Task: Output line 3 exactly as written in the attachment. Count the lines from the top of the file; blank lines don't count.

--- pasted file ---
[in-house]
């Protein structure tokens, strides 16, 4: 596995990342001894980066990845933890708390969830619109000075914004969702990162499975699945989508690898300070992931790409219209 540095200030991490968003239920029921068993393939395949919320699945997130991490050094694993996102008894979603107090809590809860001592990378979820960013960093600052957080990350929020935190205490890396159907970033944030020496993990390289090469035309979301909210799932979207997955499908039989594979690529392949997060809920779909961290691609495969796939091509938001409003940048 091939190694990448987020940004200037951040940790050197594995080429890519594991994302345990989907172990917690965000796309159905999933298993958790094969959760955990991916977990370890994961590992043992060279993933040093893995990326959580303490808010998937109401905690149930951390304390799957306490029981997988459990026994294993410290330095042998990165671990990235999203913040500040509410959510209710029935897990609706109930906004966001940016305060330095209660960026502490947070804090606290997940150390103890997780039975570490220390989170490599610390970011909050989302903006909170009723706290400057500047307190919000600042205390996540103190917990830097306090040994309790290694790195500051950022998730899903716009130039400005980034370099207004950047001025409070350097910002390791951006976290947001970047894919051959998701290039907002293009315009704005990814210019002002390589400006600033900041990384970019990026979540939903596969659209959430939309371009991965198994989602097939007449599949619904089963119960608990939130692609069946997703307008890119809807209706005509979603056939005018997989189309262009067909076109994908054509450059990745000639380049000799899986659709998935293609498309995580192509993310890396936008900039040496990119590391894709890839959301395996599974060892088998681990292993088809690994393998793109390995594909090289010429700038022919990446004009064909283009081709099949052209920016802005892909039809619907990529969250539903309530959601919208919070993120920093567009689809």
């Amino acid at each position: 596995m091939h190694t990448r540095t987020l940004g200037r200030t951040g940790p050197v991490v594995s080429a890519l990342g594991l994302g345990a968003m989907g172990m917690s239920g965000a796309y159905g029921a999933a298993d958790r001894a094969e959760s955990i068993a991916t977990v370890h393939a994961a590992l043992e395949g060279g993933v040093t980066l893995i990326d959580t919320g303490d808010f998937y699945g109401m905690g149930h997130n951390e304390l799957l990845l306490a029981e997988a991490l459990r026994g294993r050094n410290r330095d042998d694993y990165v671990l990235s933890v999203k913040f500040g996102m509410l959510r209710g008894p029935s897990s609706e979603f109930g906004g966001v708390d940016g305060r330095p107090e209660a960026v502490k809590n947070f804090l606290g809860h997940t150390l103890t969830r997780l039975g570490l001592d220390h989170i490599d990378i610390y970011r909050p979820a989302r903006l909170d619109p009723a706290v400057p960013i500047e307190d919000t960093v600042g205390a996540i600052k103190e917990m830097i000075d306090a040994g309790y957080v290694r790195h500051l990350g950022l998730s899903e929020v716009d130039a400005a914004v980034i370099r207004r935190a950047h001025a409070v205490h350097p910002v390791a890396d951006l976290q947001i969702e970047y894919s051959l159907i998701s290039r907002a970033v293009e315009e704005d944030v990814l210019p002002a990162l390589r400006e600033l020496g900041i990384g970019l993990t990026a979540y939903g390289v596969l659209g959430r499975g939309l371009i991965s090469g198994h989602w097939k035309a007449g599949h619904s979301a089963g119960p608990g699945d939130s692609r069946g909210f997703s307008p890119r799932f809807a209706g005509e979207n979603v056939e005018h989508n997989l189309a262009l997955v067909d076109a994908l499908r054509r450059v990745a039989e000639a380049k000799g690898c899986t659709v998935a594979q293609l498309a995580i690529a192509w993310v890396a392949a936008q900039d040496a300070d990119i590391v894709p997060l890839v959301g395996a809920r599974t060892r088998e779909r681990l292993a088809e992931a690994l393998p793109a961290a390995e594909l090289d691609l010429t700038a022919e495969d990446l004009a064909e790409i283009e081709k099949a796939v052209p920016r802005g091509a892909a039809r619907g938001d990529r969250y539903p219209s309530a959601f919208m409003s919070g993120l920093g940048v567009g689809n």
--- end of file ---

């Amino acid at each position: 596995m091939h190694t990448r540095t987020l940004g200037r200030t951040g940790p050197v991490v594995s080429a890519l990342g594991l994302g345990a968003m989907g172990m917690s239920g965000a796309y159905g029921a999933a298993d958790r001894a094969e959760s955990i068993a991916t977990v370890h393939a994961a590992l043992e395949g060279g993933v040093t980066l893995i990326d959580t919320g303490d808010f998937y699945g109401m905690g149930h997130n951390e304390l799957l990845l306490a029981e997988a991490l459990r026994g294993r050094n410290r330095d042998d694993y990165v671990l990235s933890v999203k913040f500040g996102m509410l959510r209710g008894p029935s897990s609706e979603f109930g906004g966001v708390d940016g305060r330095p107090e209660a960026v502490k809590n947070f804090l606290g809860h997940t150390l103890t969830r997780l039975g570490l001592d220390h989170i490599d990378i610390y970011r909050p979820a989302r903006l909170d619109p009723a706290v400057p960013i500047e307190d919000t960093v600042g205390a996540i600052k103190e917990m830097i000075d306090a040994g309790y957080v290694r790195h500051l990350g950022l998730s899903e929020v716009d130039a400005a914004v980034i370099r207004r935190a950047h001025a409070v205490h350097p910002v390791a890396d951006l976290q947001i969702e970047y894919s051959l159907i998701s290039r907002a970033v293009e315009e704005d944030v990814l210019p002002a990162l390589r400006e600033l020496g900041i990384g970019l993990t990026a979540y939903g390289v596969l659209g959430r499975g939309l371009i991965s090469g198994h989602w097939k035309a007449g599949h619904s979301a089963g119960p608990g699945d939130s692609r069946g909210f997703s307008p890119r799932f809807a209706g005509e979207n979603v056939e005018h989508n997989l189309a262009l997955v067909d076109a994908l499908r054509r450059v990745a039989e000639a380049k000799g690898c899986t659709v998935a594979q293609l498309a995580i690529a192509w993310v890396a392949a936008q900039d040496a300070d990119i590391v894709p997060l890839v959301g395996a809920r599974t060892r088998e779909r681990l292993a088809e992931a690994l393998p793109a961290a390995e594909l090289d691609l010429t700038a022919e495969d990446l004009a064909e790409i283009e081709k099949a796939v052209p920016r802005g091509a892909a039809r619907g938001d990529r969250y539903p219209s309530a959601f919208m409003s919070g993120l920093g940048v567009g689809n």